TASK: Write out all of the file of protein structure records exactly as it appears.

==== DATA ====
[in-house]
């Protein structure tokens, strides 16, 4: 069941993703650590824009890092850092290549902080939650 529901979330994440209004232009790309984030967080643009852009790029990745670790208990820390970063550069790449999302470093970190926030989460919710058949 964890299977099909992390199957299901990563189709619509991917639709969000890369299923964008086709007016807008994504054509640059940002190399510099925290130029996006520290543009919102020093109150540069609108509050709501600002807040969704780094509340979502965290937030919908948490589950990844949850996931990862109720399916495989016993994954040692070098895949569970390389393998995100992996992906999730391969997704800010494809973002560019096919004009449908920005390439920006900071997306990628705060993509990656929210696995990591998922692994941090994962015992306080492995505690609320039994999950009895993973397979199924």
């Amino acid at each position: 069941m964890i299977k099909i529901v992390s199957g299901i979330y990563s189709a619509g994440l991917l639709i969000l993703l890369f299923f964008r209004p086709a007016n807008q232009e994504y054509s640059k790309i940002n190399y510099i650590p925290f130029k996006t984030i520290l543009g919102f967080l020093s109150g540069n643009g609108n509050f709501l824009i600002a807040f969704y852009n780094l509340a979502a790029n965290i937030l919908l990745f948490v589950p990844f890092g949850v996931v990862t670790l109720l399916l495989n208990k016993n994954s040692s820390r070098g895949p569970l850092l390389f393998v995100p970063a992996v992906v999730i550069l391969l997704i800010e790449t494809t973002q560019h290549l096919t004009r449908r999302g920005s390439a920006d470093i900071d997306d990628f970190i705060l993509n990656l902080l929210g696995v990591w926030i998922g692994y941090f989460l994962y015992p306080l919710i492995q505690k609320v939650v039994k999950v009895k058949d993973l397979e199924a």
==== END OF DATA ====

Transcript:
[in-house]
């Protein structure tokens, strides 16, 4: 069941993703650590824009890092850092290549902080939650 529901979330994440209004232009790309984030967080643009852009790029990745670790208990820390970063550069790449999302470093970190926030989460919710058949 964890299977099909992390199957299901990563189709619509991917639709969000890369299923964008086709007016807008994504054509640059940002190399510099925290130029996006520290543009919102020093109150540069609108509050709501600002807040969704780094509340979502965290937030919908948490589950990844949850996931990862109720399916495989016993994954040692070098895949569970390389393998995100992996992906999730391969997704800010494809973002560019096919004009449908920005390439920006900071997306990628705060993509990656929210696995990591998922692994941090994962015992306080492995505690609320039994999950009895993973397979199924």
């Amino acid at each position: 069941m964890i299977k099909i529901v992390s199957g299901i979330y990563s189709a619509g994440l991917l639709i969000l993703l890369f299923f964008r209004p086709a007016n807008q232009e994504y054509s640059k790309i940002n190399y510099i650590p925290f130029k996006t984030i520290l543009g919102f967080l020093s109150g540069n643009g609108n509050f709501l824009i600002a807040f969704y852009n780094l509340a979502a790029n965290i937030l919908l990745f948490v589950p990844f890092g949850v996931v990862t670790l109720l399916l495989n208990k016993n994954s040692s820390r070098g895949p569970l850092l390389f393998v995100p970063a992996v992906v999730i550069l391969l997704i800010e790449t494809t973002q560019h290549l096919t004009r449908r999302g920005s390439a920006d470093i900071d997306d990628f970190i705060l993509n990656l902080l929210g696995v990591w926030i998922g692994y941090f989460l994962y015992p306080l919710i492995q505690k609320v939650v039994k999950v009895k058949d993973l397979e199924a």